Please read this article on artificially extended adolescence by Ted Kolderie.

    Richard Rhodes
    __Why they Kill: The Discoveries of a Maverick Criminologist__

    Criminal violence emerges from social experience, most commonly brutal social experience visited upon vulnerable children, who suffer for our neglect of their welfare and return in vengeful wrath to plague us. If violence is a choice they make, and there- fore their personal responsibility, as Athens demonstrates it is, our failure to protect them from having to confront such a choice is a choice we make, just as a disease epidemic would be implicitly our choice if we failed to provide vaccines and antibiotics. Such a choice-to tolerate the brutalization of children as we continue to do-is equally violent and equally evil, and we reap what we sow.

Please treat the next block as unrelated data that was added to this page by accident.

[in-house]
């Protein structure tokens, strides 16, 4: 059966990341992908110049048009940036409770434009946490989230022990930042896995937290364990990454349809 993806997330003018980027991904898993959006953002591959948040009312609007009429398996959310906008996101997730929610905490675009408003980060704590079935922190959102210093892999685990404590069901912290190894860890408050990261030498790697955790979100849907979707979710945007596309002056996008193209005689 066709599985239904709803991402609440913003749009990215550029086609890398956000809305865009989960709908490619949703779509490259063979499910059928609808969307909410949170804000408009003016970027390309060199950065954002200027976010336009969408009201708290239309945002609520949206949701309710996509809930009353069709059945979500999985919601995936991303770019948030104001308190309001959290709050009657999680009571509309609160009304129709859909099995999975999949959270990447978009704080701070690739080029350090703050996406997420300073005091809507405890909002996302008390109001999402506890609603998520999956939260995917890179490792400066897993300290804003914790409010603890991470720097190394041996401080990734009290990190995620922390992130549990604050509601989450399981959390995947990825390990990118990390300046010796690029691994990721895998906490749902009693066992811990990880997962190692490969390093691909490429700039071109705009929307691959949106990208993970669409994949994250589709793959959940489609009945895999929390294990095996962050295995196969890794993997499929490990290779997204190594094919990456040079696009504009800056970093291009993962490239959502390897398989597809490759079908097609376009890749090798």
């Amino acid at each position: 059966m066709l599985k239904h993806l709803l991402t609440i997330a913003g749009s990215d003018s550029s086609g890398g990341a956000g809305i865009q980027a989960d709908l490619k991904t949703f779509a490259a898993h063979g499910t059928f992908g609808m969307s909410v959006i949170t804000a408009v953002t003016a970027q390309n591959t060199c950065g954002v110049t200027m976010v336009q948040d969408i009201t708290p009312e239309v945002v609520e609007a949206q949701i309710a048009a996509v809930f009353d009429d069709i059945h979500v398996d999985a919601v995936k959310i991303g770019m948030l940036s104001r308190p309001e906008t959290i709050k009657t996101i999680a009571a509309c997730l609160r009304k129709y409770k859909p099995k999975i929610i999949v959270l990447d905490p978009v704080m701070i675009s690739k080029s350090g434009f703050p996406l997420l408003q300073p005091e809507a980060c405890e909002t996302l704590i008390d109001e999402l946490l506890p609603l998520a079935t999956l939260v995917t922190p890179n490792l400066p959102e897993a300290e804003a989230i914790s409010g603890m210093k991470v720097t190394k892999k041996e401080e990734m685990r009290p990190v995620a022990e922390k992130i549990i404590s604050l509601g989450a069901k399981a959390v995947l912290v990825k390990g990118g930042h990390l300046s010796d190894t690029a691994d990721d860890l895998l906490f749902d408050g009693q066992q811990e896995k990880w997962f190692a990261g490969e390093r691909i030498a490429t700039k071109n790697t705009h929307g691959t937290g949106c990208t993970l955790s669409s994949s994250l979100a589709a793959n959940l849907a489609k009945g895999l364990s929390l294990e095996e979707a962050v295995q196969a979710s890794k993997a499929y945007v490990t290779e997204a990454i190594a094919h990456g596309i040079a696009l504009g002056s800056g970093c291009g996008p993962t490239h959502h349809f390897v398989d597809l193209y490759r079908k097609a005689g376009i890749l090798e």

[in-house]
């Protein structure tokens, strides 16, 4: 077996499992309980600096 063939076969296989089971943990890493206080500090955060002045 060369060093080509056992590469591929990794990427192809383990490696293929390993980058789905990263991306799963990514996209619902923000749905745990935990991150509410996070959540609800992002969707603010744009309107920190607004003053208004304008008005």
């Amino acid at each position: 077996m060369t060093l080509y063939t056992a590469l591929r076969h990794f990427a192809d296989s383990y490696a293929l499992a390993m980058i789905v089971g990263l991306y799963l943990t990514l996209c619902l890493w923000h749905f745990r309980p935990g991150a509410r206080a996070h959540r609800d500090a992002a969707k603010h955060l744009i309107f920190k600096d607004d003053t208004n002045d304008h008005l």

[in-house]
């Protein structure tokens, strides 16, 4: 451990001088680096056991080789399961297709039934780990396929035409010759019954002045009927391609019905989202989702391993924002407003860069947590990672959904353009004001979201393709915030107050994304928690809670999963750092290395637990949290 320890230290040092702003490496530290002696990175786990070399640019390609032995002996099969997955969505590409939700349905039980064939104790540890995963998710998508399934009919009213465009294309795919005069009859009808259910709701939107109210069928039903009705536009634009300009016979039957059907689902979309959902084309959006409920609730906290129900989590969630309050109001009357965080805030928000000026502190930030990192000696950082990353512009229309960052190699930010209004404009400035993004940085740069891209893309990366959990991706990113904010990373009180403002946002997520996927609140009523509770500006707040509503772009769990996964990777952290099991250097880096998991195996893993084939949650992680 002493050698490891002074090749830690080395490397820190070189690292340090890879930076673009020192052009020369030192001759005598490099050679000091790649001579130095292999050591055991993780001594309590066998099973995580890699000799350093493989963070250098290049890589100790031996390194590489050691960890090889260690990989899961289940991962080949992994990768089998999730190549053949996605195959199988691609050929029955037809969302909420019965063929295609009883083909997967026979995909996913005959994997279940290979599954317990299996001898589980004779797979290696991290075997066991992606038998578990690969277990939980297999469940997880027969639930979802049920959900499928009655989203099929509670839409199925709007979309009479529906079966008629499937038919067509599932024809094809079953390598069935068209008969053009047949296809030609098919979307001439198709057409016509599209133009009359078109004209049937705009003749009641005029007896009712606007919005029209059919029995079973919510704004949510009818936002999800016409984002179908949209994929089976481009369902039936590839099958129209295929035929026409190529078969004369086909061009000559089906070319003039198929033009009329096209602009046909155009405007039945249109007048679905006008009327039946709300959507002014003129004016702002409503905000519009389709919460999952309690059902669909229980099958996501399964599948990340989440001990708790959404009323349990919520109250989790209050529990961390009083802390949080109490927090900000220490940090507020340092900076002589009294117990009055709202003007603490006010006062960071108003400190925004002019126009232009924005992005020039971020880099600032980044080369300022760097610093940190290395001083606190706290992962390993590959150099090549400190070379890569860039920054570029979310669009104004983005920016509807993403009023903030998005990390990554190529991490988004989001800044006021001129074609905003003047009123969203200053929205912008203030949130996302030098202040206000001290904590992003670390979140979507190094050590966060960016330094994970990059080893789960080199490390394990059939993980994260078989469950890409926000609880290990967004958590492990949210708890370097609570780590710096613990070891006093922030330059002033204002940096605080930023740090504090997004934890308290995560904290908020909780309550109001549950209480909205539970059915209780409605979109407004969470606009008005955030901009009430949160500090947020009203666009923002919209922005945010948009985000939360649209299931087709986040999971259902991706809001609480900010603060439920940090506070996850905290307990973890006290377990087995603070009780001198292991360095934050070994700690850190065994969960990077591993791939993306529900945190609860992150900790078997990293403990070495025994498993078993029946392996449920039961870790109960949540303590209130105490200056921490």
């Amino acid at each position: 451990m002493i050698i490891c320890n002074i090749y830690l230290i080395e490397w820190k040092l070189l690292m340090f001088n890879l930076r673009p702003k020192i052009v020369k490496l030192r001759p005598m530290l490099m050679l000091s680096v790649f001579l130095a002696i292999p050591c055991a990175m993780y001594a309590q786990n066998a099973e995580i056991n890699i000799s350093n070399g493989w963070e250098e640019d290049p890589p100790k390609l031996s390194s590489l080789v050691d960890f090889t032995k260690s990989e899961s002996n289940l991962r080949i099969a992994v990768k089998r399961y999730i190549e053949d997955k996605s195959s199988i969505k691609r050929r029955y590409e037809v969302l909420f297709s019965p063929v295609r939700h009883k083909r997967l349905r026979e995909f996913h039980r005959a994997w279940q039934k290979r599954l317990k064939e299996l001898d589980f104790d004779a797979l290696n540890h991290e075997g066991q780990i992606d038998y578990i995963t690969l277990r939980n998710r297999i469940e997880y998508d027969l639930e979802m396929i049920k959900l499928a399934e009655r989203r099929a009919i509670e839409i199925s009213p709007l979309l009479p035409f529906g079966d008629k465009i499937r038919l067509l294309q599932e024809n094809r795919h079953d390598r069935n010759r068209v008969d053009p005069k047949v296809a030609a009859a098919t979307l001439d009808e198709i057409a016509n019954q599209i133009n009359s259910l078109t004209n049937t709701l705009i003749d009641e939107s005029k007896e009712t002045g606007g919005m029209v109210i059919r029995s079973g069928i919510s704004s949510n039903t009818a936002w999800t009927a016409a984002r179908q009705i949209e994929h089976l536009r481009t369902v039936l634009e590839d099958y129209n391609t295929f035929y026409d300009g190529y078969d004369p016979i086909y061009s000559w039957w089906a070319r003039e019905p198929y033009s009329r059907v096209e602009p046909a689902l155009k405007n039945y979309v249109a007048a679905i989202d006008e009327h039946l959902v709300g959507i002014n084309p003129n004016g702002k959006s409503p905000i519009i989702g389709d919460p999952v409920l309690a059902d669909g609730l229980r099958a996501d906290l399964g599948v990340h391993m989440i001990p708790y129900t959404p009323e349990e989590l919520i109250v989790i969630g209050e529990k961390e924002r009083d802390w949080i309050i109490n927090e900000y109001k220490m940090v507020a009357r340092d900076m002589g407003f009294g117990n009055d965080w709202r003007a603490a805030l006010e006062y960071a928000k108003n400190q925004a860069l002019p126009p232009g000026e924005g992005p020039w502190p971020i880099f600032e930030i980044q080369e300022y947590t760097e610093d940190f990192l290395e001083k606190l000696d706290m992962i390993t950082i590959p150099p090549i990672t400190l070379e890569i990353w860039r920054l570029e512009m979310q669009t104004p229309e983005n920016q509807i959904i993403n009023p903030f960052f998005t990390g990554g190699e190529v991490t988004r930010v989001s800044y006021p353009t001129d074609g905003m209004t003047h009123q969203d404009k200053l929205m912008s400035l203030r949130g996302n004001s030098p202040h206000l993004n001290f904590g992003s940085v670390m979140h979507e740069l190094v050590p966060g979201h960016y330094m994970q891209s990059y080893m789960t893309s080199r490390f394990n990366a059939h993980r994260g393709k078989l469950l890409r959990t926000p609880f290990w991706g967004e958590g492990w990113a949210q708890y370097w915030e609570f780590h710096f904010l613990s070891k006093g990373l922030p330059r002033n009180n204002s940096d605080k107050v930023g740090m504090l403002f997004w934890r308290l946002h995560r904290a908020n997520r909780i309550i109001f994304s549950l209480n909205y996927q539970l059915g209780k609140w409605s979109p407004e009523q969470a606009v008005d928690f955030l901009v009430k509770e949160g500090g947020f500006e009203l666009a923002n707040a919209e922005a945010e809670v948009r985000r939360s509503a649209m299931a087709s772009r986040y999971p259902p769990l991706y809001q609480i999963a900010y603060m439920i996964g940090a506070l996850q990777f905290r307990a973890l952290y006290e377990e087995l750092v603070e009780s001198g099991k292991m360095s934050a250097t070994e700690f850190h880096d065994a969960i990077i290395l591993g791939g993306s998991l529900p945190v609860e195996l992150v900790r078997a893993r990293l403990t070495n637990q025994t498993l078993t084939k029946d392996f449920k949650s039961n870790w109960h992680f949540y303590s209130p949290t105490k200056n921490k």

13. 1. I’ve discovered a new source of amusement: watching movement conservatives defend Newt. I must confess, I don’t know who to give money to for my amusement: Newtie or Tundra Trash Barbie.

    2. What will it take to keep Betsy around? How do we make that happen?

  14. “To a surprising degree, we are in a situation similar to Poland’s in 1979,”

    He does have a point only he’s off by a year: members of an independent labor union in Poland in 1980 fought an oppressive government seeking their destruction.

  15. Dan — Hm, good question. Malcolm offered to smash me with a baseball bat last time; that seemed to work, and it really adds to the rhetorical effect of his multiple blockquotes. It’s especially supportive of his hypotheses about why some people are poorly socialized and/or violent.

  16. I’m 4 Betsy.

    Commentable venues with all male perspectives generally degenerate to Brett & Co.

    Wouldn’t hurt for the authors to bring a different gender aboard. Or is it
    gender perspective?